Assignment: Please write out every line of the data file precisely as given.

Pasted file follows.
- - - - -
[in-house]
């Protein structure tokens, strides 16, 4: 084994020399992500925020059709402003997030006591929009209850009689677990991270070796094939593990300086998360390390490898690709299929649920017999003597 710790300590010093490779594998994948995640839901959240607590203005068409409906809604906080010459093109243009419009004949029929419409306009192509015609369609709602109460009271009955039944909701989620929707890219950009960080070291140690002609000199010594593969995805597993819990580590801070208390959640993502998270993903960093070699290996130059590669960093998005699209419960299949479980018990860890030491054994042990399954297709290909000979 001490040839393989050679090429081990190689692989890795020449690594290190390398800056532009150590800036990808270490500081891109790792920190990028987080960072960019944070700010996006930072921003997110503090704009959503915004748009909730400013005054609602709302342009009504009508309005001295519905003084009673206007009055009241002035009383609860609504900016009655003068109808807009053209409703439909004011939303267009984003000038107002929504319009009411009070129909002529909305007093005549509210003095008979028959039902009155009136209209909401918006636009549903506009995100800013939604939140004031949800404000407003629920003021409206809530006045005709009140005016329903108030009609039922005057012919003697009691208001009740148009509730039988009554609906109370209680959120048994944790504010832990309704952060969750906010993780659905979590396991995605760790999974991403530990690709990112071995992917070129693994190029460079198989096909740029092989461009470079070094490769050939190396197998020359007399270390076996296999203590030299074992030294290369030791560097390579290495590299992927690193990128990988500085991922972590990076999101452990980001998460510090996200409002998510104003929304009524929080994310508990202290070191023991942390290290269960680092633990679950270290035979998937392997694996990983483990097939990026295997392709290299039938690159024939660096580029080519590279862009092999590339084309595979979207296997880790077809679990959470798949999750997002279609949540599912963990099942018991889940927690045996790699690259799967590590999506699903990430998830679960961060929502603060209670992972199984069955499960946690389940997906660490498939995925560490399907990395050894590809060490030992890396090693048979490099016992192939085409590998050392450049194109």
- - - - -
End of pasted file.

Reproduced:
[in-house]
């Protein structure tokens, strides 16, 4: 084994020399992500925020059709402003997030006591929009209850009689677990991270070796094939593990300086998360390390490898690709299929649920017999003597 710790300590010093490779594998994948995640839901959240607590203005068409409906809604906080010459093109243009419009004949029929419409306009192509015609369609709602109460009271009955039944909701989620929707890219950009960080070291140690002609000199010594593969995805597993819990580590801070208390959640993502998270993903960093070699290996130059590669960093998005699209419960299949479980018990860890030491054994042990399954297709290909000979 001490040839393989050679090429081990190689692989890795020449690594290190390398800056532009150590800036990808270490500081891109790792920190990028987080960072960019944070700010996006930072921003997110503090704009959503915004748009909730400013005054609602709302342009009504009508309005001295519905003084009673206007009055009241002035009383609860609504900016009655003068109808807009053209409703439909004011939303267009984003000038107002929504319009009411009070129909002529909305007093005549509210003095008979028959039902009155009136209209909401918006636009549903506009995100800013939604939140004031949800404000407003629920003021409206809530006045005709009140005016329903108030009609039922005057012919003697009691208001009740148009509730039988009554609906109370209680959120048994944790504010832990309704952060969750906010993780659905979590396991995605760790999974991403530990690709990112071995992917070129693994190029460079198989096909740029092989461009470079070094490769050939190396197998020359007399270390076996296999203590030299074992030294290369030791560097390579290495590299992927690193990128990988500085991922972590990076999101452990980001998460510090996200409002998510104003929304009524929080994310508990202290070191023991942390290290269960680092633990679950270290035979998937392997694996990983483990097939990026295997392709290299039938690159024939660096580029080519590279862009092999590339084309595979979207296997880790077809679990959470798949999750997002279609949540599912963990099942018991889940927690045996790699690259799967590590999506699903990430998830679960961060929502603060209670992972199984069955499960946690389940997906660490498939995925560490399907990395050894590809060490030992890396090693048979490099016992192939085409590998050392450049194109």